So it seems the NSA doesn’t do all of its own dirty work after all. On occasion, it’s also prepared to stump up a fair bit of cash to get its hands on so-called ‘zero-day vulnerabilities” (previously unknown bigs) that it can use to attack computer systems, according to a new freedom-of-information request.
The request was made by the public records service MuckRock, and shows that the NSA took out a contract with a notorious French company called Vupen that specializes in finding zero-day flaws in software and computer systems. Once a vulnerability has been discovered, Vupen then develops exploits and sells these to governments that wish to take advantage of them.
Not that anyone will be surprised that the NSA has taken out this kind of contract. The US government has been caught buying exploits in the past – while the Stuxnet malware that wreaked havoc on Iran’s nuclear program contained at least four different zero-day exploits that were most likely purchased from private individuals or companies like Vupen.
More surprising are the NSA’s reasons for wanting to buy such vulnerabilities, and this is where it gets a little more interesting. Thanks to Ed Snowden, we’ve learned that the NSA’s spooks are more than capable of hacking into just about any program or server as it is, but that doesn’t always serve its purposes.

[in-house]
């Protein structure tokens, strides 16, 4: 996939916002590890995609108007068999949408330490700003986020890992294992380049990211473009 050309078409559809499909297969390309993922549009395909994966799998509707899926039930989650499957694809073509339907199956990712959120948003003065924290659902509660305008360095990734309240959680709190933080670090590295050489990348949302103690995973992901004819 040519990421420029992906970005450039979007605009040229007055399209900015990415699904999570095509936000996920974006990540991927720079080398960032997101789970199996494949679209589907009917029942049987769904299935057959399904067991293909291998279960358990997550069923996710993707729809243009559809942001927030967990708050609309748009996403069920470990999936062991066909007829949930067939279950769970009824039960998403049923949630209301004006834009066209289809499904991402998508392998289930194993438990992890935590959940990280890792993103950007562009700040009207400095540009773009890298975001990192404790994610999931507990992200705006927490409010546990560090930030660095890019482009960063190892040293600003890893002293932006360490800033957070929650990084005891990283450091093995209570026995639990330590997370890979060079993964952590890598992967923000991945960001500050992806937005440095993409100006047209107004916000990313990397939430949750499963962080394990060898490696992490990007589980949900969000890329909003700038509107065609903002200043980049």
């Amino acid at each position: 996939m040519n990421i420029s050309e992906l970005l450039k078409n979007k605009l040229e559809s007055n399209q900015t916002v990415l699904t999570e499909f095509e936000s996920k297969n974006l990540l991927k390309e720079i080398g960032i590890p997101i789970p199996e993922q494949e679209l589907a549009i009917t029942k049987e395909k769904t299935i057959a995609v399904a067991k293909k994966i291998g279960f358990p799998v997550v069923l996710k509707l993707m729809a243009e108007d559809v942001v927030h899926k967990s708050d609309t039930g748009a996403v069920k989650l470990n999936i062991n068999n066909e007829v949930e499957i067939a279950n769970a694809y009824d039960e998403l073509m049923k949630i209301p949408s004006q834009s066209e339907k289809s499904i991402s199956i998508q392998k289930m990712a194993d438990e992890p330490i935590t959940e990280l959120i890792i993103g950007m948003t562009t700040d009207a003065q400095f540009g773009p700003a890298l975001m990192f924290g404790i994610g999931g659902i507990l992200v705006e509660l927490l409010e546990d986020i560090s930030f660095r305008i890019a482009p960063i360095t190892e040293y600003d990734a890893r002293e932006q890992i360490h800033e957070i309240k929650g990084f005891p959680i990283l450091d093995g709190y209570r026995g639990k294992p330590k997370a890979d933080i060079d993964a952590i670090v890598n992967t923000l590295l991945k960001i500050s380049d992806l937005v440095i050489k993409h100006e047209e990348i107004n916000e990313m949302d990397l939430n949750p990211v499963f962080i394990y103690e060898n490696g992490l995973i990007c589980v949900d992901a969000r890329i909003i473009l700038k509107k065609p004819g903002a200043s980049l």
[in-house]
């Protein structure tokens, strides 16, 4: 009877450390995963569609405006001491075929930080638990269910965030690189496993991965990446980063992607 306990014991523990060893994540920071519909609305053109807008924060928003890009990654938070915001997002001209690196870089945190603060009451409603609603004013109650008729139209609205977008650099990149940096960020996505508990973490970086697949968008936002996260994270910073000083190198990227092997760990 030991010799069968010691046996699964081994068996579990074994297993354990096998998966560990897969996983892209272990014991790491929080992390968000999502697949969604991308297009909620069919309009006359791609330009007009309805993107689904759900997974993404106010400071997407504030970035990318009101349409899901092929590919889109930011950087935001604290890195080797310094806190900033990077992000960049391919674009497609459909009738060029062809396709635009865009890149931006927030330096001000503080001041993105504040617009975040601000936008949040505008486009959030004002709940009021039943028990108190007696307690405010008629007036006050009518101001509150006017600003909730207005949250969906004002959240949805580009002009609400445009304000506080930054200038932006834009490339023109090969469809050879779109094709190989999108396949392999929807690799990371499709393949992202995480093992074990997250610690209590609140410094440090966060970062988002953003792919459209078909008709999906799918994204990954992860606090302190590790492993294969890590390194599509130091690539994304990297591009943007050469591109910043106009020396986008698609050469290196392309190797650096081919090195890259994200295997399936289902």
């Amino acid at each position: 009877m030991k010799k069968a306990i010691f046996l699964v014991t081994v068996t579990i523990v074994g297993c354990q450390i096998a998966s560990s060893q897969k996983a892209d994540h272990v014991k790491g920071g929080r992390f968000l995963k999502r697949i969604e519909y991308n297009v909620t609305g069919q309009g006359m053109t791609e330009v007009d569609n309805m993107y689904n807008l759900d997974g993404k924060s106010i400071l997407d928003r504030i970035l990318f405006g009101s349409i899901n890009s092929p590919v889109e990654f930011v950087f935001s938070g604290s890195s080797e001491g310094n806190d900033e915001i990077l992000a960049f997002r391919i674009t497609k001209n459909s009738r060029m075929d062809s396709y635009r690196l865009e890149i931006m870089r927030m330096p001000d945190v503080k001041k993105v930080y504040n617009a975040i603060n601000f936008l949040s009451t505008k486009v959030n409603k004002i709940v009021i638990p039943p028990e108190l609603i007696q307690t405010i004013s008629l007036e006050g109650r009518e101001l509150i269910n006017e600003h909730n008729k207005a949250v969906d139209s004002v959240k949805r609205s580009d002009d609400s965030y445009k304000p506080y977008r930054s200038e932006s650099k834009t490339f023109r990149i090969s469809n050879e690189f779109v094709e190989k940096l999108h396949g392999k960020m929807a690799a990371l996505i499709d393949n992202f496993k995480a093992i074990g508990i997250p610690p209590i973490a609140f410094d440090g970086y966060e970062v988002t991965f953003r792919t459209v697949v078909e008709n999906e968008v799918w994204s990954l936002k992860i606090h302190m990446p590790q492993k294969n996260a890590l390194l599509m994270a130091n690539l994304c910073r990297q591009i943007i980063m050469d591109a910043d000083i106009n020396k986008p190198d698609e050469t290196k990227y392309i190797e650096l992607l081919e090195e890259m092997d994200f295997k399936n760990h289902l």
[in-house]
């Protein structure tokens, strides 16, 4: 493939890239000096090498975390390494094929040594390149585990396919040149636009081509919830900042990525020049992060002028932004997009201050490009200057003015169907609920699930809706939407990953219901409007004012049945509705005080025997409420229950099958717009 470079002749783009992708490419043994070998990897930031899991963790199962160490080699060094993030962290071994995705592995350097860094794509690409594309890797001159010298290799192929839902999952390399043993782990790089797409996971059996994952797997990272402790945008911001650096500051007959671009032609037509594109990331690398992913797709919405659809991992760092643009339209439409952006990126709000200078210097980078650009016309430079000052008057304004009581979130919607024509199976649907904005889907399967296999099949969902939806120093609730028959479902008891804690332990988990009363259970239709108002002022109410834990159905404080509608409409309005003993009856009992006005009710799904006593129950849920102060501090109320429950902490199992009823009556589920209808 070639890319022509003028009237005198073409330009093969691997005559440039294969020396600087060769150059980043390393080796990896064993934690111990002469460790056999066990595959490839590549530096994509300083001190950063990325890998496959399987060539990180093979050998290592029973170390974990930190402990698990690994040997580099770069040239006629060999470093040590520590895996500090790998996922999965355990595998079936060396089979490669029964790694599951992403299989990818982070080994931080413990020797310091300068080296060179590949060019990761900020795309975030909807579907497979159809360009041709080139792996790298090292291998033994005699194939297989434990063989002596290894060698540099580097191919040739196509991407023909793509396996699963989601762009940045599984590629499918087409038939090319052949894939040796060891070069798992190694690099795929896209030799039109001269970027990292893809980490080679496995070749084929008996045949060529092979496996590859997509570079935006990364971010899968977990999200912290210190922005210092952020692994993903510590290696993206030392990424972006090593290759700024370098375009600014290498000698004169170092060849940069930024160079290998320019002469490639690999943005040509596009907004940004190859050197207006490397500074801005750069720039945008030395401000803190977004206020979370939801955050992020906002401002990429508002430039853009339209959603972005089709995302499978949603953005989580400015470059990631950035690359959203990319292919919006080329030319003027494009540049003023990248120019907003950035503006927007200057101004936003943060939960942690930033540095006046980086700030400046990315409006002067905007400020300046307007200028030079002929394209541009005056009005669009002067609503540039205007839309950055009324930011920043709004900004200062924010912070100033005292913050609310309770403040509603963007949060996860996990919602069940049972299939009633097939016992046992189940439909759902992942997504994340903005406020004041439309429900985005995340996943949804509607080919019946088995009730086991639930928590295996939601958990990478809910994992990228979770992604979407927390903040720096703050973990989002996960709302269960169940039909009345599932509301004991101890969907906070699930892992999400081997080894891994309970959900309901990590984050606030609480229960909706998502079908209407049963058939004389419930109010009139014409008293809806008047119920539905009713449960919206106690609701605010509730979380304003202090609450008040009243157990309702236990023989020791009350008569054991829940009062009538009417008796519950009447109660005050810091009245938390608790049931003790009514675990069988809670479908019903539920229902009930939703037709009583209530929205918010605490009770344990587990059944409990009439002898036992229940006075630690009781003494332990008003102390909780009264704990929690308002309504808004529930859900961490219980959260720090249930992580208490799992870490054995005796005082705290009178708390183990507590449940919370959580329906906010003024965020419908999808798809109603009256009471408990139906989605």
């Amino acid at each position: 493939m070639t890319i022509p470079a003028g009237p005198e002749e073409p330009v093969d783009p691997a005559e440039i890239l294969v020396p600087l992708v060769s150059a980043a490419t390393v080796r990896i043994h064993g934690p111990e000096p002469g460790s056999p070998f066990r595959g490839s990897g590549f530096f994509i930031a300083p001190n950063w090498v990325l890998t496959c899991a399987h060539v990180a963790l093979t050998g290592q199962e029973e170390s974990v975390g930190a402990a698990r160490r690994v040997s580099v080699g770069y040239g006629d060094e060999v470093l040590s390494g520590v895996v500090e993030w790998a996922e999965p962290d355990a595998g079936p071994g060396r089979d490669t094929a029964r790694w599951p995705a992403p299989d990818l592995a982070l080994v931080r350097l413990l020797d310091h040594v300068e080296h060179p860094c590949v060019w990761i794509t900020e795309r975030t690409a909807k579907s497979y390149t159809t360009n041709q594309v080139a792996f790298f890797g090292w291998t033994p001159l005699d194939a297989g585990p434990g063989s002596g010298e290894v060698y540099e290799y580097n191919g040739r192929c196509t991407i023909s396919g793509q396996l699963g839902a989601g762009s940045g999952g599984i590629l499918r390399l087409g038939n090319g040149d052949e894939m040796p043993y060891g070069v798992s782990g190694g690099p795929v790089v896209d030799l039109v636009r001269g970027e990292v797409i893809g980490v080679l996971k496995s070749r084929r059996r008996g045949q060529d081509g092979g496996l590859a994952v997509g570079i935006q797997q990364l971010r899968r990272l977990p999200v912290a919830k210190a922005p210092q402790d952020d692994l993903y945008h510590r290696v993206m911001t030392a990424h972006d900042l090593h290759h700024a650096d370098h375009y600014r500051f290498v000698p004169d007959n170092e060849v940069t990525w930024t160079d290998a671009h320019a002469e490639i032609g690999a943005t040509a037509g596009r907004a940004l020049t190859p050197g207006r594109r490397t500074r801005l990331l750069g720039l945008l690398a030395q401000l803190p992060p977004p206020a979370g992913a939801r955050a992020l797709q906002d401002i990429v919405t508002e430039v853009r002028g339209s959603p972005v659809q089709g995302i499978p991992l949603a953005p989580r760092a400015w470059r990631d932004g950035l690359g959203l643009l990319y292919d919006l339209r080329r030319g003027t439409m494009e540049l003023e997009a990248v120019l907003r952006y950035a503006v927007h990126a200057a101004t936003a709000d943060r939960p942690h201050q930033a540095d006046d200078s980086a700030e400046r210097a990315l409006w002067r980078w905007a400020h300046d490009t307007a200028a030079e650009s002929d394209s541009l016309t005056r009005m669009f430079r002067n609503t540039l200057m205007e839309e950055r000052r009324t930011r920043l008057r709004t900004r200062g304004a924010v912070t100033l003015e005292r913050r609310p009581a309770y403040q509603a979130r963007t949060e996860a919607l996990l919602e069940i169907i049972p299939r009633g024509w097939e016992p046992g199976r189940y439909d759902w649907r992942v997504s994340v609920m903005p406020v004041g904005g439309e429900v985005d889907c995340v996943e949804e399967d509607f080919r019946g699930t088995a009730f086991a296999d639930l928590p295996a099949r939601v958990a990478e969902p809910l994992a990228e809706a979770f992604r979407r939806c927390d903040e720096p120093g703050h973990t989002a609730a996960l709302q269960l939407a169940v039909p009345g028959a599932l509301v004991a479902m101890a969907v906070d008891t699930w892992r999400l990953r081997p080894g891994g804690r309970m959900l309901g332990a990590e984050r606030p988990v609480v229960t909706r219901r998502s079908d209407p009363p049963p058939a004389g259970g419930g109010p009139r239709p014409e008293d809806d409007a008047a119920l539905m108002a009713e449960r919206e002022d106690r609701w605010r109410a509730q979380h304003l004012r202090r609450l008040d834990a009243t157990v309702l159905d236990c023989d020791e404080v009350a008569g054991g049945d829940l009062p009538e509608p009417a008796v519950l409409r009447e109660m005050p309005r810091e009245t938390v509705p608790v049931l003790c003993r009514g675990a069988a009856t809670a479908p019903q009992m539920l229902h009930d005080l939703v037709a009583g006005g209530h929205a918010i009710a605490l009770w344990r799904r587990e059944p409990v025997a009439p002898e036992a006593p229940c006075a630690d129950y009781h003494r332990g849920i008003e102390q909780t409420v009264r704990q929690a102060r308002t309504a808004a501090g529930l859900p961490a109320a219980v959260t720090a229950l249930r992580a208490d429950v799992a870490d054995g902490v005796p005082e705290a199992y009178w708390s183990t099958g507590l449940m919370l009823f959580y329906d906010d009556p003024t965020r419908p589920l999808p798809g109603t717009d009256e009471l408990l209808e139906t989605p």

According to Christopher Soghoian, principal technologist and senior policy analyst for the ACLU’s Speech, Privacy and Technology Project, the most likely reasons for the Vupen contract are so the NSA can carry out false flag and deniable cyber operations, and of course, simply to learn what other governments may know.
“There are times when U.S. special forces use AK-47s, even though they have superior guns available,” Soghoian tweeted. “Same for NSA’s Vupen purchase. Deniability.”
Vupen itself doesn’t try to hide what it gets up to, stating on its website that it works alongside “government agencies and the intelligence community.” However, as CEO Chaouki Bekrar pointed out in an interview with ThreatPost last year, Vupen insists that all customers must meet its “strict eligibility criteria,” which includes being a member or partner of NATO, ANZUS (Australia, New Zealand, United States Security Treaty) or ASEAN (Association of Southeast Asian Nations). In addition, Vupen states that its customers must also meet the United States’ “Know Your Customer” guidance, and must not be subject to any sanctions issued by the USA, EU or the United Nations.
But this doesn’t mean that the trade in zero-day security flaws is any the less controversial. While Vupen is one of the cleaner operators in this ‘industry’, it’s still attracted criticism from some quarters. Meanwhile there are plenty of other security researchers out there who’ll sell to the highest bidder without any of the restrictions that Vupen imposes.